Remembering Guruji  
- Ileana Citaristi, Bhubaneswar  
April 21, 2008 

How different it has been for all of us who performed the evening of the 7th of April at Utkal Sangeet Mahavidyalay in a program organized by Art Vision, Bhubaneswar, in remembrance of the 4th death anniversary of our guru Kelucharan Mohapatra!  Six senior dancers getting together perhaps after a gap of about twenty years, from the time Guruji used to conduct his intensive workshops in the early eighties, performing items which belong to the history of Odissi dance, items which are very rare to be seen nowadays and which many of the young dance students present among the public had never seen!  

After the projection of a one hour film on Guruji's life shot in 2002 by Mira Nair, the first item "Pada bande gana natha," a mangala charan composed by Guruji in 1955 as a prelude to the dance drama "Sakhi gopal" presented at the Industrial Trade Fair at Delhi, was danced by versatile Meera Das who belongs to the first batch of students of the Odissi Research Center, where Guruji taught since its inception in 1985.  

The pallavi in raga Saveri, an other classic item of Odissi dance, was presented by Mukti Lata Pal, another dancer belonging to the first batch of the Odissi Research Center, who nowadays is devoting herself more to teaching than performing. This pallavi had been composed in 1967 in Kumkum Das's house at Cuttack, where Kelucharan, Bhubaneswar Mishra and the singer Rakhal Mohanty, used to gather for days together and work out the details and nuances of the compositions in perfect unison of mind and inspiration. Kelu Babu provided the rhythmic structure, Bhubaneswar Mishra the melodious tune woven around the 'tari jam' phrase and Rakhal Mohanty the vocal support.  

Another dancer who does not perform anymore since many years but who has maintained intact the grace and elegance of Guruji’s style is Pranati Mohanty who presented "Hari riha mugda badu nikore" from the Geeta Govinda, composed by Guruji in 1964.  It was refreshing to see her dance and remembering Guruji's classes in Cuttack in the early eighties, during the summer workshops when all the Oriya students would join in and Guruji would refine his compositions again and again and teach in detail, all the nuances of his distinctive style. How many of the Oriya dancers present during those years have left dancing either because of marriage or for having chosen another profession! And how frustrating it must have been for Guruji to lose so many of them, even the most talented ones, after having taught them with such dedication and care!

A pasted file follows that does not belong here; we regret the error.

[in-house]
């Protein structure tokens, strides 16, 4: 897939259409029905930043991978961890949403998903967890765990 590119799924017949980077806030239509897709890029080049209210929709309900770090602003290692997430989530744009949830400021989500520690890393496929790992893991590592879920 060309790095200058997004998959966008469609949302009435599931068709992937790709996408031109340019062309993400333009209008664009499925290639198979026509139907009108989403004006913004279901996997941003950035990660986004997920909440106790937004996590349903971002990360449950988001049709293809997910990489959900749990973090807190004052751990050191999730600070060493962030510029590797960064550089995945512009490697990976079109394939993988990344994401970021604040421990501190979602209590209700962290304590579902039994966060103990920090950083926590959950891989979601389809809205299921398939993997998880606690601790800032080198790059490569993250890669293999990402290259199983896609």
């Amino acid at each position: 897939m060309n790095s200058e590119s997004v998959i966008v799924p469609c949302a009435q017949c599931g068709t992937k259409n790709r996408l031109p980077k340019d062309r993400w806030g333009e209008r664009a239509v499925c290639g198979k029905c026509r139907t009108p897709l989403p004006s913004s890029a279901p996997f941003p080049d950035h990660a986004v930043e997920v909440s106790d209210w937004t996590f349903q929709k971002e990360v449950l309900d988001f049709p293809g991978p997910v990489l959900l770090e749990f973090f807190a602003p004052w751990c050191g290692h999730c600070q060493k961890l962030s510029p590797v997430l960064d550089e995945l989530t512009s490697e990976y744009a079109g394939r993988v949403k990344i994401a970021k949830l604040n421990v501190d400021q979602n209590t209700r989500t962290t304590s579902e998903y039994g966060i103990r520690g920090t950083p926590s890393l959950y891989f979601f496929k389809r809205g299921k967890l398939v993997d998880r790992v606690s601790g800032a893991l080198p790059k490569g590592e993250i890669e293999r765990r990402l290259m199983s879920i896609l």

After Pranati, it was my turn to present the Oriya abhinaya "Patha chadide mu jibi fullo toli re Bonomali" which I learnt from Guruji in the early eighties. This was one of the preferred songs of Guruji, which he himself used to perform on stage quite often.  The past experience of Kelu Babu in the rich milieu of the Ras Leela theatre, with its vast reservoir of dramatized songs replete with colourful facts and anecdotes from the Krishna’s epic, helped him throughout his life in the creation of exquisite pieces of abhinaya distinctive for their fresh and immediate appeal. 

The pallavi, which followed in raga Behag was composed in 1988 during one of the summer workshops and it has elements of the mahari style of dancing in it. By that time, Guruji had started to be associated with the Odissi Research Center and research on gotipua and mahari traditional movements were in full swing. This pallavi was neatly presented by Nandini Gosal who started learning from Guruji in the eighties during the workshops, which he held at the Padatik Dance Center at Kolkata. 

Another masterpiece of Guruji, "Dhira samire yanuma tire basati bane bono mali" was presented next by Itisree Dwibedi, a senior student who joined the Odissi classes under Kelu Babu at the Kala Vikash Kendra in the late seventies. This Geeta Govinda composition, dated 1966, is perhaps one of the most widely performed among the ashtapadis composed by him; replaced with beautiful Krishna's poses taken from the iconographic postures of the Oriya patachitra paintings, it gives scope to the dancer to swiftly shift between the role of a spirited sakhi and a dejected Krishna while trying all through to persuade Radha to go and meet her lover. 

The finale came with Mokshya, the last item of the Odissi repertoire, danced in group by the young students of Art Vision, who were joined in the last sloka, "Sarba mangala mangalye," by all the participants in a gesture of total surrender at the feet of their Guru. With Guruji's wife, Laxmipriya, seated there in the front row, Gurji's picture placed near the Jagannath idol on stage and his voice and pakawaj playing present in all the recorded music scores, the competent commentary offered by young Art Vision student Saswat Joshi and veteran Odissi singer Sangeeta Gosain and the final tribute offered by each of the dancers who, almost on the verge of tears, spoke few words in remembrance of their guru, the evening turned out to be not an ordinary one but one to be remembered by each of us for a long time to come.